Hired Education

UH Employs a Detailed Process for Faculty Recruitment

By Kristina Michel

The University of Houston would not be the Tier One institution it is today without the significant contributions of its world-class teachers and researchers. But exactly how does UH consistently recruit a first-rate faculty?

It’s more complicated than you might think.

In identifying and hiring new tenure-track faculty positions, the colleges must take into account several factors, including budget allocations, student demand, curriculum, research needs and the instructional needs of the degree program. Once these factors have all been considered and confirmed, the department creates a specific job description and search committee.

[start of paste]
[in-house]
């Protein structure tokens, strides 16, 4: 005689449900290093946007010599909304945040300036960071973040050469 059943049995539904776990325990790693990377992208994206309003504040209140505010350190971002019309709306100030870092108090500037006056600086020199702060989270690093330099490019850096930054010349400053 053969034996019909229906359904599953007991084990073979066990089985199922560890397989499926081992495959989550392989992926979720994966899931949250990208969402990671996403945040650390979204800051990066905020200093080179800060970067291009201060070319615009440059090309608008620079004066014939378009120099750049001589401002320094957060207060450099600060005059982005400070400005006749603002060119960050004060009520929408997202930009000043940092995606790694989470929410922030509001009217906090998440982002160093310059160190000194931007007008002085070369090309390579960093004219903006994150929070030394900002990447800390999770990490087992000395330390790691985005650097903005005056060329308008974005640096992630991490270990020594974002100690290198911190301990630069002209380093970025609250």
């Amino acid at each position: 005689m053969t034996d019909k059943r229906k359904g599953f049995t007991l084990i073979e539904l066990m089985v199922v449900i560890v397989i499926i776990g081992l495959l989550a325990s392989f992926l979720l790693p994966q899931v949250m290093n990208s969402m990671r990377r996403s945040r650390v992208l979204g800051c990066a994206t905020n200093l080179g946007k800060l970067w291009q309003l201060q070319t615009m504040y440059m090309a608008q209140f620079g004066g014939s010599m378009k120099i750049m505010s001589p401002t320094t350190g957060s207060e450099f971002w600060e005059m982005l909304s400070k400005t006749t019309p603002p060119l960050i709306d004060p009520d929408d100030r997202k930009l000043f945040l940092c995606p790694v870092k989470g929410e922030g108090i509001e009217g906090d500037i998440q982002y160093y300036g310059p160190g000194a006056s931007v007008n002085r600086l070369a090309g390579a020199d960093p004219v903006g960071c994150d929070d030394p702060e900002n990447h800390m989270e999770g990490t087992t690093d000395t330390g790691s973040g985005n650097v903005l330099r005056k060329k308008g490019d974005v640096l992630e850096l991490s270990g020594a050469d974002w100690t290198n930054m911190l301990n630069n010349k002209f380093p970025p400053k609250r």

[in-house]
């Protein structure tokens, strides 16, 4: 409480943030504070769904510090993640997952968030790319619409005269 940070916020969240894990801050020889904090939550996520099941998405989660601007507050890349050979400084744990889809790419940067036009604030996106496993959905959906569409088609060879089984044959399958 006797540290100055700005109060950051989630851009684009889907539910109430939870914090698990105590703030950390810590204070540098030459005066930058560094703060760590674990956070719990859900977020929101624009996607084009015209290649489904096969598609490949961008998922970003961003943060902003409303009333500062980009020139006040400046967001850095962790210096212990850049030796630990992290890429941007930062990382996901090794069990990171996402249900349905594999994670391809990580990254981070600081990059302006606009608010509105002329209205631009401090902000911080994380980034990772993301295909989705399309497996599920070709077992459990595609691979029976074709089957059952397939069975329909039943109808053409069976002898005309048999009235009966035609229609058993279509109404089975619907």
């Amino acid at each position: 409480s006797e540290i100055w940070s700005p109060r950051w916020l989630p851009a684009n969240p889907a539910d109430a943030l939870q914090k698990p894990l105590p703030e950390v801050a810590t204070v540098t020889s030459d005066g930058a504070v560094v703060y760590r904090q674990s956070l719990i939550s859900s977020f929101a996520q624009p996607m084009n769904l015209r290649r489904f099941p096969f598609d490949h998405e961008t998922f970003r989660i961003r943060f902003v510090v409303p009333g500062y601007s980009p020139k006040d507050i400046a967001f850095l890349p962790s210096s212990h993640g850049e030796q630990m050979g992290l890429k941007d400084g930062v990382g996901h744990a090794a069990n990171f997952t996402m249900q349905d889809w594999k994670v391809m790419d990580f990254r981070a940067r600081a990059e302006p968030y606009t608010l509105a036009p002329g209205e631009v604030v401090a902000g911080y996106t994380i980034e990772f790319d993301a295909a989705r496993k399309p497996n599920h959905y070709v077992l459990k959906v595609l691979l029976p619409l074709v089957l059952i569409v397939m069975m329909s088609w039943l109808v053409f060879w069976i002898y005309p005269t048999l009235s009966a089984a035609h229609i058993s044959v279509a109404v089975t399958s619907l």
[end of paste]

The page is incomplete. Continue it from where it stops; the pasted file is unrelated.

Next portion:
When a new faculty position opens, the Office of the Provost works with the college and department leadership to ensure they have the strongest pool of applicants available. In addition to advertising on numerous job boards, search committees will recruit at professional conferences hosted by national and international academic organizations. Applicants typically submit a dossier that includes a letter of introduction, a summary of research, letters of recommendation and teaching philosophy. The biggest challenge, says Associate Provost for Faculty Development F. Richard Olenchak, is competing with so many institutions in the U.S. and abroad.

“Every university in the world wants to employ the most outstanding faculty talent possible,” Olenchak said. “The good news for UH is that we have remarkable leadership, a lovely urban campus, a tremendous collection of existing faculty and student talent and a pleasant, supportive atmosphere.”